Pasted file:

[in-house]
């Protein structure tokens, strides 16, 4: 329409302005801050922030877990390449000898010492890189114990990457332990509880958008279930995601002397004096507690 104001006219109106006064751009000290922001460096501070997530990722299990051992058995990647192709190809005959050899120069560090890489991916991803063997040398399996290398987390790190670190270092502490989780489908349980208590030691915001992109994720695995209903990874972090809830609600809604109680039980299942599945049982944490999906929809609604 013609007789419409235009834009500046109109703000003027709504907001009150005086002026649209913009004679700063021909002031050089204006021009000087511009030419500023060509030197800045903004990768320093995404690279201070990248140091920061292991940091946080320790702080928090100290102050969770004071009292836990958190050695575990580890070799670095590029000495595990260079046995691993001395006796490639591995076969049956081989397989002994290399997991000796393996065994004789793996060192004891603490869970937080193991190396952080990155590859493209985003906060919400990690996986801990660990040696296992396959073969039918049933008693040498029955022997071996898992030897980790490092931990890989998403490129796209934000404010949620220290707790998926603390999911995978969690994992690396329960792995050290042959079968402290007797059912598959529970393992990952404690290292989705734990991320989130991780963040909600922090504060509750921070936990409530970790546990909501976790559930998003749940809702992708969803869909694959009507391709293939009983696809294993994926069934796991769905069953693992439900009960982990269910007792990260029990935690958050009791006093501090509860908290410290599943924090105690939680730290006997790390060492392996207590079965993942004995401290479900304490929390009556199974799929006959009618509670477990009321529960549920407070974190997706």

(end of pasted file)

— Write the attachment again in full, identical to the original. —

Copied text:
[in-house]
């Protein structure tokens, strides 16, 4: 329409302005801050922030877990390449000898010492890189114990990457332990509880958008279930995601002397004096507690 104001006219109106006064751009000290922001460096501070997530990722299990051992058995990647192709190809005959050899120069560090890489991916991803063997040398399996290398987390790190670190270092502490989780489908349980208590030691915001992109994720695995209903990874972090809830609600809604109680039980299942599945049982944490999906929809609604 013609007789419409235009834009500046109109703000003027709504907001009150005086002026649209913009004679700063021909002031050089204006021009000087511009030419500023060509030197800045903004990768320093995404690279201070990248140091920061292991940091946080320790702080928090100290102050969770004071009292836990958190050695575990580890070799670095590029000495595990260079046995691993001395006796490639591995076969049956081989397989002994290399997991000796393996065994004789793996060192004891603490869970937080193991190396952080990155590859493209985003906060919400990690996986801990660990040696296992396959073969039918049933008693040498029955022997071996898992030897980790490092931990890989998403490129796209934000404010949620220290707790998926603390999911995978969690994992690396329960792995050290042959079968402290007797059912598959529970393992990952404690290292989705734990991320989130991780963040909600922090504060509750921070936990409530970790546990909501976790559930998003749940809702992708969803869909694959009507391709293939009983696809294993994926069934796991769905069953693992439900009960982990269910007792990260029990935690958050009791006093501090509860908290410290599943924090105690939680730290006997790390060492392996207590079965993942004995401290479900304490929390009556199974799929006959009618509670477990009321529960549920407070974190997706």